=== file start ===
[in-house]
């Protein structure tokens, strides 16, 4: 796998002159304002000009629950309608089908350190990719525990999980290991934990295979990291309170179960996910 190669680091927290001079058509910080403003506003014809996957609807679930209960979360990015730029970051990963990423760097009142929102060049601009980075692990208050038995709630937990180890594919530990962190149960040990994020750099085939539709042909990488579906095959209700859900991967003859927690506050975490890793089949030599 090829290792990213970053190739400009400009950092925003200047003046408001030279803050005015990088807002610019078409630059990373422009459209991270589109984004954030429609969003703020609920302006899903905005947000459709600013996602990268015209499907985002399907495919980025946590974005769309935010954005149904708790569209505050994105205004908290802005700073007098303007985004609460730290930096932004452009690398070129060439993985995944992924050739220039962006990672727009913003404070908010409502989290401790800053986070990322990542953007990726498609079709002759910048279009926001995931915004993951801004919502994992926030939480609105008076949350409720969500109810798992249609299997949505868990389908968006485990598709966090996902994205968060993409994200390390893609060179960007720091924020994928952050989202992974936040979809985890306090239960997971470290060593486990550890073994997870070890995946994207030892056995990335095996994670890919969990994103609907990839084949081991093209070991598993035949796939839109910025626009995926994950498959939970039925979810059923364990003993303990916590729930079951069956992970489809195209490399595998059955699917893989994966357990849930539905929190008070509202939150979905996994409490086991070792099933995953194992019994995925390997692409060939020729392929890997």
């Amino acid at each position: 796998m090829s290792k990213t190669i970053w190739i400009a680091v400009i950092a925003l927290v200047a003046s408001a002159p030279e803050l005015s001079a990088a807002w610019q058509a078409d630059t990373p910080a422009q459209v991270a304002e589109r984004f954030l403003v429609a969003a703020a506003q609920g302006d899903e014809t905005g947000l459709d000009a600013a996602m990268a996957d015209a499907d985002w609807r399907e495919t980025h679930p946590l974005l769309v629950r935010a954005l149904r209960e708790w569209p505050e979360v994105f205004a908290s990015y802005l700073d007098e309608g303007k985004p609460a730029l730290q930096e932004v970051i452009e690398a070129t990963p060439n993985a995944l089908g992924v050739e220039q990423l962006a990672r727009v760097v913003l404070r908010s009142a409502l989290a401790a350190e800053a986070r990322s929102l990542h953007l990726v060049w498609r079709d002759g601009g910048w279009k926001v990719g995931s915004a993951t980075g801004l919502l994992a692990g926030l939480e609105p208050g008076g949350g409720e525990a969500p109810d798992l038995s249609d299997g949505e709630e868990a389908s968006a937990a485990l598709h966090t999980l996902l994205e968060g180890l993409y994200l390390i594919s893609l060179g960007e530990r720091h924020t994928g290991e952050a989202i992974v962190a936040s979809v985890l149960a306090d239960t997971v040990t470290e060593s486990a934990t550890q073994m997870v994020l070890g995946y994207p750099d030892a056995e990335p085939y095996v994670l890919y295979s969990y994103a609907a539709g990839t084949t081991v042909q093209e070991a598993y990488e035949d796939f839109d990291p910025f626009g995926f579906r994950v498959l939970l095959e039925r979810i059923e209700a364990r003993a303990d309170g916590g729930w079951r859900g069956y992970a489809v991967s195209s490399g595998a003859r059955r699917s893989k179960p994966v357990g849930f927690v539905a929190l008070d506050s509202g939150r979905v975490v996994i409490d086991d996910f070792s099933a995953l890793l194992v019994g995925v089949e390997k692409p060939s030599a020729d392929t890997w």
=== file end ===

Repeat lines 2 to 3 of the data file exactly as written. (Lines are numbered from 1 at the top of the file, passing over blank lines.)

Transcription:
């Protein structure tokens, strides 16, 4: 796998002159304002000009629950309608089908350190990719525990999980290991934990295979990291309170179960996910 190669680091927290001079058509910080403003506003014809996957609807679930209960979360990015730029970051990963990423760097009142929102060049601009980075692990208050038995709630937990180890594919530990962190149960040990994020750099085939539709042909990488579906095959209700859900991967003859927690506050975490890793089949030599 090829290792990213970053190739400009400009950092925003200047003046408001030279803050005015990088807002610019078409630059990373422009459209991270589109984004954030429609969003703020609920302006899903905005947000459709600013996602990268015209499907985002399907495919980025946590974005769309935010954005149904708790569209505050994105205004908290802005700073007098303007985004609460730290930096932004452009690398070129060439993985995944992924050739220039962006990672727009913003404070908010409502989290401790800053986070990322990542953007990726498609079709002759910048279009926001995931915004993951801004919502994992926030939480609105008076949350409720969500109810798992249609299997949505868990389908968006485990598709966090996902994205968060993409994200390390893609060179960007720091924020994928952050989202992974936040979809985890306090239960997971470290060593486990550890073994997870070890995946994207030892056995990335095996994670890919969990994103609907990839084949081991093209070991598993035949796939839109910025626009995926994950498959939970039925979810059923364990003993303990916590729930079951069956992970489809195209490399595998059955699917893989994966357990849930539905929190008070509202939150979905996994409490086991070792099933995953194992019994995925390997692409060939020729392929890997």
């Amino acid at each position: 796998m090829s290792k990213t190669i970053w190739i400009a680091v400009i950092a925003l927290v200047a003046s408001a002159p030279e803050l005015s001079a990088a807002w610019q058509a078409d630059t990373p910080a422009q459209v991270a304002e589109r984004f954030l403003v429609a969003a703020a506003q609920g302006d899903e014809t905005g947000l459709d000009a600013a996602m990268a996957d015209a499907d985002w609807r399907e495919t980025h679930p946590l974005l769309v629950r935010a954005l149904r209960e708790w569209p505050e979360v994105f205004a908290s990015y802005l700073d007098e309608g303007k985004p609460a730029l730290q930096e932004v970051i452009e690398a070129t990963p060439n993985a995944l089908g992924v050739e220039q990423l962006a990672r727009v760097v913003l404070r908010s009142a409502l989290a401790a350190e800053a986070r990322s929102l990542h953007l990726v060049w498609r079709d002759g601009g910048w279009k926001v990719g995931s915004a993951t980075g801004l919502l994992a692990g926030l939480e609105p208050g008076g949350g409720e525990a969500p109810d798992l038995s249609d299997g949505e709630e868990a389908s968006a937990a485990l598709h966090t999980l996902l994205e968060g180890l993409y994200l390390i594919s893609l060179g960007e530990r720091h924020t994928g290991e952050a989202i992974v962190a936040s979809v985890l149960a306090d239960t997971v040990t470290e060593s486990a934990t550890q073994m997870v994020l070890g995946y994207p750099d030892a056995e990335p085939y095996v994670l890919y295979s969990y994103a609907a539709g990839t084949t081991v042909q093209e070991a598993y990488e035949d796939f839109d990291p910025f626009g995926f579906r994950v498959l939970l095959e039925r979810i059923e209700a364990r003993a303990d309170g916590g729930w079951r859900g069956y992970a489809v991967s195209s490399g595998a003859r059955r699917s893989k179960p994966v357990g849930f927690v539905a929190l008070d506050s509202g939150r979905v975490v996994i409490d086991d996910f070792s099933a995953l890793l194992v019994g995925v089949e390997k692409p060939s030599a020729d392929t890997w």